Part one of this series introduced the concept of the ad hoc approach to HR for small business and how it can be detrimental. In part two, we dig deeper, looking at the high toll this unsystematic approach can take on those serving as ad hoc HR managers (aHRMs).

A Massive Time Investment

Whether the aHRM role is being assumed by the small business owner or by an employee, performing HR tasks drains valuable time from that person's primary duties. In fact, according to a new ADP survey, the aHRM spends one entire day per week, or 20 percent of all working time, on HR tasks that are secondary to their main role.

On average, small businesses have 1.6 employees performing HR tasks on an ad hoc basis, and for larger small businesses (with between 25 and 49 employees), that number increases to 2.1. Employee time, of course, is every small business's most valuable asset and needs to be strategically allocated in order to drive business growth. ADP estimates that the annual time-related cost of ad hoc HR for small business is $27 billion in the United States.

Ad Hoc HR Can Distract Owners From Growing Their Business

Opportunity costs are highly relevant for small businesses: When you invest time or money into one thing, that resource is then not available for something else. So when an owner with no formal HR training allocates 20 percent of their limited time to performing HR tasks manually (for example, processing payroll using paper or Excel spreadsheets, or tracking employee data with paper files and manila folders), they're taking valuable time away from growing their business.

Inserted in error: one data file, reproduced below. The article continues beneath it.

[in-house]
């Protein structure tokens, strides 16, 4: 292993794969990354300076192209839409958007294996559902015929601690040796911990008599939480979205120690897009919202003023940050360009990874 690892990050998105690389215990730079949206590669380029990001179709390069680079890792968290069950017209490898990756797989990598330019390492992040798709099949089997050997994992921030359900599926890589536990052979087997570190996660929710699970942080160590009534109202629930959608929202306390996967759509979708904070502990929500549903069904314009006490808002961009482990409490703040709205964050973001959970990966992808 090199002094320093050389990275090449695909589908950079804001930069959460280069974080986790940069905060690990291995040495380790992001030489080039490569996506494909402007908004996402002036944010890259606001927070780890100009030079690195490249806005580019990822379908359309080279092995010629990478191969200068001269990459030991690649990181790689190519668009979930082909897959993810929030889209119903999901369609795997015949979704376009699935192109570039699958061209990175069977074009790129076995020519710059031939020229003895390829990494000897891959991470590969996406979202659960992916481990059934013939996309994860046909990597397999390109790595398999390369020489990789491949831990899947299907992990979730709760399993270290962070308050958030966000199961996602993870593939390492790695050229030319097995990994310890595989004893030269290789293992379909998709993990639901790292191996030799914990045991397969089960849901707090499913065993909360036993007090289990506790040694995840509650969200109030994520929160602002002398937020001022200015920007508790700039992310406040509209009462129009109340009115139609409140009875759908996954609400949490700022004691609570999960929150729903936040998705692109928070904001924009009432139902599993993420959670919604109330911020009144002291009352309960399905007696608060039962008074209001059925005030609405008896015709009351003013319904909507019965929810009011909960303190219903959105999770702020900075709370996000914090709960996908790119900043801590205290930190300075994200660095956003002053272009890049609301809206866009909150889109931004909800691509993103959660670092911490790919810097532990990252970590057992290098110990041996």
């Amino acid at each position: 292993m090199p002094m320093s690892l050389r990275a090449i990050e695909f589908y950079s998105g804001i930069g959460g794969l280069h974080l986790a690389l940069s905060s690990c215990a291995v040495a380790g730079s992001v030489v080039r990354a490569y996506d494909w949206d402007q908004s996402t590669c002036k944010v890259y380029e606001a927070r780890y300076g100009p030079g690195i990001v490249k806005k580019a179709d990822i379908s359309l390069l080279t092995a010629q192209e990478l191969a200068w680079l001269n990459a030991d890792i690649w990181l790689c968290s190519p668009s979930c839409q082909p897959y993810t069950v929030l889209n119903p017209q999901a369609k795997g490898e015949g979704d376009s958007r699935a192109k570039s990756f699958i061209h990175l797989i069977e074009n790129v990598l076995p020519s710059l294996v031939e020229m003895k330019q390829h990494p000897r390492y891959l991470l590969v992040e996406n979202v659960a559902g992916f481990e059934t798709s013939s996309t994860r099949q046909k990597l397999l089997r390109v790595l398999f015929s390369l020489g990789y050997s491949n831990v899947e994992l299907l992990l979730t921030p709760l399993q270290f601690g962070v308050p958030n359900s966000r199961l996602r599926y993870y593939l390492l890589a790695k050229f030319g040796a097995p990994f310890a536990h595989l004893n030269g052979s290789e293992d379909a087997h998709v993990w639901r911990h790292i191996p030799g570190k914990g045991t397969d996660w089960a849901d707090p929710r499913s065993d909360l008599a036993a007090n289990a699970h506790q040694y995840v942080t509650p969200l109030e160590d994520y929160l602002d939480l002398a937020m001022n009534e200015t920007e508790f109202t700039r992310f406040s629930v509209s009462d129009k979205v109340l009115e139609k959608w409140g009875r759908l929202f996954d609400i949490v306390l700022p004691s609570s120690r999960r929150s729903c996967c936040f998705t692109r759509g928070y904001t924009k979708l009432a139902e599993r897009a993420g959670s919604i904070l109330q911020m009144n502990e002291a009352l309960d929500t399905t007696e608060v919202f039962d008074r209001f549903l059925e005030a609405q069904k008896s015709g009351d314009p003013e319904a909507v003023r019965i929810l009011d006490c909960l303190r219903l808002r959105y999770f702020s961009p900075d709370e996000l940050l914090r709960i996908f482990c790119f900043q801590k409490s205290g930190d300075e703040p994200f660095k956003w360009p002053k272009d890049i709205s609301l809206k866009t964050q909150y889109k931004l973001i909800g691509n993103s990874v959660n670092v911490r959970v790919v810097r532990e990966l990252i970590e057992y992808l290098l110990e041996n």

Time spent by aHRMs on HR tasks might be better spent on the front lines, supporting employees, visiting potential customers, strengthening relationships with existing customers, or planning to take advantage of emerging market opportunities.

Ad Hoc HR Can Increase Employee Stress

Let's begin by stating the obvious: Your bookkeeper or office manager or accountant is not an HR professional and (most likely) doesn't want to be one. According to ADP's survey, only 10 percent of aHRMs enjoy performing HR tasks. The tasks themselves are difficult, and employees are seldom given the training and tools they need to perform them well. Consider all the work HR professionals do. The ADP survey indicates that only one in four aHRMs is fully confident that they're keeping up-to-date on HR-related compliance regulations.

It's not hard to see, then, how ad hoc approaches to HR for small business are potentially powerful drivers of owner and employee stress, and how they can distract workers from their core functions, drive employee disengagement and, ultimately, increase employee turnover.

In the next article in the series, we'll look beyond the human costs of ad hoc HR and consider the impact it can have on the HR function itself. Find additional insights by visiting the aHRM study website.

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Read the rest of the series:

Part One: The Ad hoc HR Manager: The Secondary Nature of HR in Small Businesses

Part Three: The Ad hoc HR Manager: The Potential Risks

Part Four: The Ad hoc HR Manager: How HR Should Support (Not Limit) Your Growth

The ADP Ad Hoc Human Resource Management Study was a blind online study among 1,054 businesses with 5-49 employees (December 2016).

Tags: small business Human Resources Small Business Payroll Employee Engagement